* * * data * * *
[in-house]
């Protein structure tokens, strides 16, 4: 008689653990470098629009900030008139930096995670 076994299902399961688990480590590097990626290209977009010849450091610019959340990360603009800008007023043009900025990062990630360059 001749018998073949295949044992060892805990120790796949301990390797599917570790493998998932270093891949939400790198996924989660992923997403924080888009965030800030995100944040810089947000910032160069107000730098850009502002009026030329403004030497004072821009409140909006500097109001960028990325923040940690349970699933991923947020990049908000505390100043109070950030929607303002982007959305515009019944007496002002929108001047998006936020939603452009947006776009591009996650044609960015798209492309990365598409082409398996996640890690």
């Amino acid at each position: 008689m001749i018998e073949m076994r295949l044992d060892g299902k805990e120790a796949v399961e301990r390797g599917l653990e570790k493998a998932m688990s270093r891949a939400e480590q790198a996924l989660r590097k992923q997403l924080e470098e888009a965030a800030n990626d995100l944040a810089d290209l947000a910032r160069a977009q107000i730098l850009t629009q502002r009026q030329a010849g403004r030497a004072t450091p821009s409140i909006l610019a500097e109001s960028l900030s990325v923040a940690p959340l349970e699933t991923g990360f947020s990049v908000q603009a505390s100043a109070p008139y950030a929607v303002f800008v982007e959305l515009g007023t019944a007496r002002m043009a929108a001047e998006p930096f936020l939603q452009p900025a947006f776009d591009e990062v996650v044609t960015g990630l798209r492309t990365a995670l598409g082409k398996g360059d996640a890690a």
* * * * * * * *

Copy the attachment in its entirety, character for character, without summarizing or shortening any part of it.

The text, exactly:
[in-house]
């Protein structure tokens, strides 16, 4: 008689653990470098629009900030008139930096995670 076994299902399961688990480590590097990626290209977009010849450091610019959340990360603009800008007023043009900025990062990630360059 001749018998073949295949044992060892805990120790796949301990390797599917570790493998998932270093891949939400790198996924989660992923997403924080888009965030800030995100944040810089947000910032160069107000730098850009502002009026030329403004030497004072821009409140909006500097109001960028990325923040940690349970699933991923947020990049908000505390100043109070950030929607303002982007959305515009019944007496002002929108001047998006936020939603452009947006776009591009996650044609960015798209492309990365598409082409398996996640890690």
């Amino acid at each position: 008689m001749i018998e073949m076994r295949l044992d060892g299902k805990e120790a796949v399961e301990r390797g599917l653990e570790k493998a998932m688990s270093r891949a939400e480590q790198a996924l989660r590097k992923q997403l924080e470098e888009a965030a800030n990626d995100l944040a810089d290209l947000a910032r160069a977009q107000i730098l850009t629009q502002r009026q030329a010849g403004r030497a004072t450091p821009s409140i909006l610019a500097e109001s960028l900030s990325v923040a940690p959340l349970e699933t991923g990360f947020s990049v908000q603009a505390s100043a109070p008139y950030a929607v303002f800008v982007e959305l515009g007023t019944a007496r002002m043009a929108a001047e998006p930096f936020l939603q452009p900025a947006f776009d591009e990062v996650v044609t960015g990630l798209r492309t990365a995670l598409g082409k398996g360059d996640a890690a």